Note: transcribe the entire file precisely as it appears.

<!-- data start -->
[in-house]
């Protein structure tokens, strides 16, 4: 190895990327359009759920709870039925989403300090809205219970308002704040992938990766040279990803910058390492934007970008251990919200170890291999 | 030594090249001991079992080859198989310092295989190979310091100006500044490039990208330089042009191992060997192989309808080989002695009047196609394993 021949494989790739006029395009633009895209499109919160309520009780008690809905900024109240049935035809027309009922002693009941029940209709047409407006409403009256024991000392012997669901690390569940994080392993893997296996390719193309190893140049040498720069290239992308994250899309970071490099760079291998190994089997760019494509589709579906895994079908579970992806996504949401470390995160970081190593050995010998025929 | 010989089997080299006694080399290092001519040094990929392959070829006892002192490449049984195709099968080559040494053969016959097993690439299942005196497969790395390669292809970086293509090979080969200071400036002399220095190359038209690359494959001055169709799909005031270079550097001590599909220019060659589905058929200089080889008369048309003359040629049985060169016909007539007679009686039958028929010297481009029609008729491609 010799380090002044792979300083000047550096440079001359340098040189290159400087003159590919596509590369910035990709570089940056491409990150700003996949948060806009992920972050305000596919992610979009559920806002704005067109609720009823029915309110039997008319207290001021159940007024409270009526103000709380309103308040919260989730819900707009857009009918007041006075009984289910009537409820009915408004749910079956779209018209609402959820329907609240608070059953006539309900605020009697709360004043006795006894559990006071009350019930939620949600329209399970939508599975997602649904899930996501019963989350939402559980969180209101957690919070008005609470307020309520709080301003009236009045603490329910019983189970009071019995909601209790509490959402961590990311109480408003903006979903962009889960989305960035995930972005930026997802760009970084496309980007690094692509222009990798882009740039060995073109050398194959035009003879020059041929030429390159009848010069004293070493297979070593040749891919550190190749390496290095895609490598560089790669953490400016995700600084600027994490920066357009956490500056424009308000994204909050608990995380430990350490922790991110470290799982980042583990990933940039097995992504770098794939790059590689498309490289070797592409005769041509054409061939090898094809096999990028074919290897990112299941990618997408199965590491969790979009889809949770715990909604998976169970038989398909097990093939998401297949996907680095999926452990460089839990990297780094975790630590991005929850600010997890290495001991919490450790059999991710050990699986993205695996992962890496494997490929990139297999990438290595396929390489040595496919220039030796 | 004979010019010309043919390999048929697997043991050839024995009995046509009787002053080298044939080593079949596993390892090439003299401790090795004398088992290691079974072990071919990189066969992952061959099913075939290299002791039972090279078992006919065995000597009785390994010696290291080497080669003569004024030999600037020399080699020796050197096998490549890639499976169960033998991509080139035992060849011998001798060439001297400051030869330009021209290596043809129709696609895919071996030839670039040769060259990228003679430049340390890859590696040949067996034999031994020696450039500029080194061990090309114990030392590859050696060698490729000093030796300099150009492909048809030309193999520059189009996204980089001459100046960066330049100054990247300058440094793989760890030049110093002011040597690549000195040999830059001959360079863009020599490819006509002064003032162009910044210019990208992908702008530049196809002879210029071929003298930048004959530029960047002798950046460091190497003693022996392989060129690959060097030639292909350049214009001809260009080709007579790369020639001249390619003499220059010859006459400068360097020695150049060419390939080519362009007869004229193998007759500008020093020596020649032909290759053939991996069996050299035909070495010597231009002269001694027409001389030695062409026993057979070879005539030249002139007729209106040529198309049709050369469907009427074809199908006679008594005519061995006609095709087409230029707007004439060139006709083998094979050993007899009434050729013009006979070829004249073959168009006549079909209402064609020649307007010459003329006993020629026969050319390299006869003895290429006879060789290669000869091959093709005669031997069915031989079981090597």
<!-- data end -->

[in-house]
């Protein structure tokens, strides 16, 4: 190895990327359009759920709870039925989403300090809205219970308002704040992938990766040279990803910058390492934007970008251990919200170890291999 | 030594090249001991079992080859198989310092295989190979310091100006500044490039990208330089042009191992060997192989309808080989002695009047196609394993 021949494989790739006029395009633009895209499109919160309520009780008690809905900024109240049935035809027309009922002693009941029940209709047409407006409403009256024991000392012997669901690390569940994080392993893997296996390719193309190893140049040498720069290239992308994250899309970071490099760079291998190994089997760019494509589709579906895994079908579970992806996504949401470390995160970081190593050995010998025929 | 010989089997080299006694080399290092001519040094990929392959070829006892002192490449049984195709099968080559040494053969016959097993690439299942005196497969790395390669292809970086293509090979080969200071400036002399220095190359038209690359494959001055169709799909005031270079550097001590599909220019060659589905058929200089080889008369048309003359040629049985060169016909007539007679009686039958028929010297481009029609008729491609 010799380090002044792979300083000047550096440079001359340098040189290159400087003159590919596509590369910035990709570089940056491409990150700003996949948060806009992920972050305000596919992610979009559920806002704005067109609720009823029915309110039997008319207290001021159940007024409270009526103000709380309103308040919260989730819900707009857009009918007041006075009984289910009537409820009915408004749910079956779209018209609402959820329907609240608070059953006539309900605020009697709360004043006795006894559990006071009350019930939620949600329209399970939508599975997602649904899930996501019963989350939402559980969180209101957690919070008005609470307020309520709080301003009236009045603490329910019983189970009071019995909601209790509490959402961590990311109480408003903006979903962009889960989305960035995930972005930026997802760009970084496309980007690094692509222009990798882009740039060995073109050398194959035009003879020059041929030429390159009848010069004293070493297979070593040749891919550190190749390496290095895609490598560089790669953490400016995700600084600027994490920066357009956490500056424009308000994204909050608990995380430990350490922790991110470290799982980042583990990933940039097995992504770098794939790059590689498309490289070797592409005769041509054409061939090898094809096999990028074919290897990112299941990618997408199965590491969790979009889809949770715990909604998976169970038989398909097990093939998401297949996907680095999926452990460089839990990297780094975790630590991005929850600010997890290495001991919490450790059999991710050990699986993205695996992962890496494997490929990139297999990438290595396929390489040595496919220039030796 | 004979010019010309043919390999048929697997043991050839024995009995046509009787002053080298044939080593079949596993390892090439003299401790090795004398088992290691079974072990071919990189066969992952061959099913075939290299002791039972090279078992006919065995000597009785390994010696290291080497080669003569004024030999600037020399080699020796050197096998490549890639499976169960033998991509080139035992060849011998001798060439001297400051030869330009021209290596043809129709696609895919071996030839670039040769060259990228003679430049340390890859590696040949067996034999031994020696450039500029080194061990090309114990030392590859050696060698490729000093030796300099150009492909048809030309193999520059189009996204980089001459100046960066330049100054990247300058440094793989760890030049110093002011040597690549000195040999830059001959360079863009020599490819006509002064003032162009910044210019990208992908702008530049196809002879210029071929003298930048004959530029960047002798950046460091190497003693022996392989060129690959060097030639292909350049214009001809260009080709007579790369020639001249390619003499220059010859006459400068360097020695150049060419390939080519362009007869004229193998007759500008020093020596020649032909290759053939991996069996050299035909070495010597231009002269001694027409001389030695062409026993057979070879005539030249002139007729209106040529198309049709050369469907009427074809199908006679008594005519061995006609095709087409230029707007004439060139006709083998094979050993007899009434050729013009006979070829004249073959168009006549079909209402064609020649307007010459003329006993020629026969050319390299006869003895290429006879060789290669000869091959093709005669031997069915031989079981090597």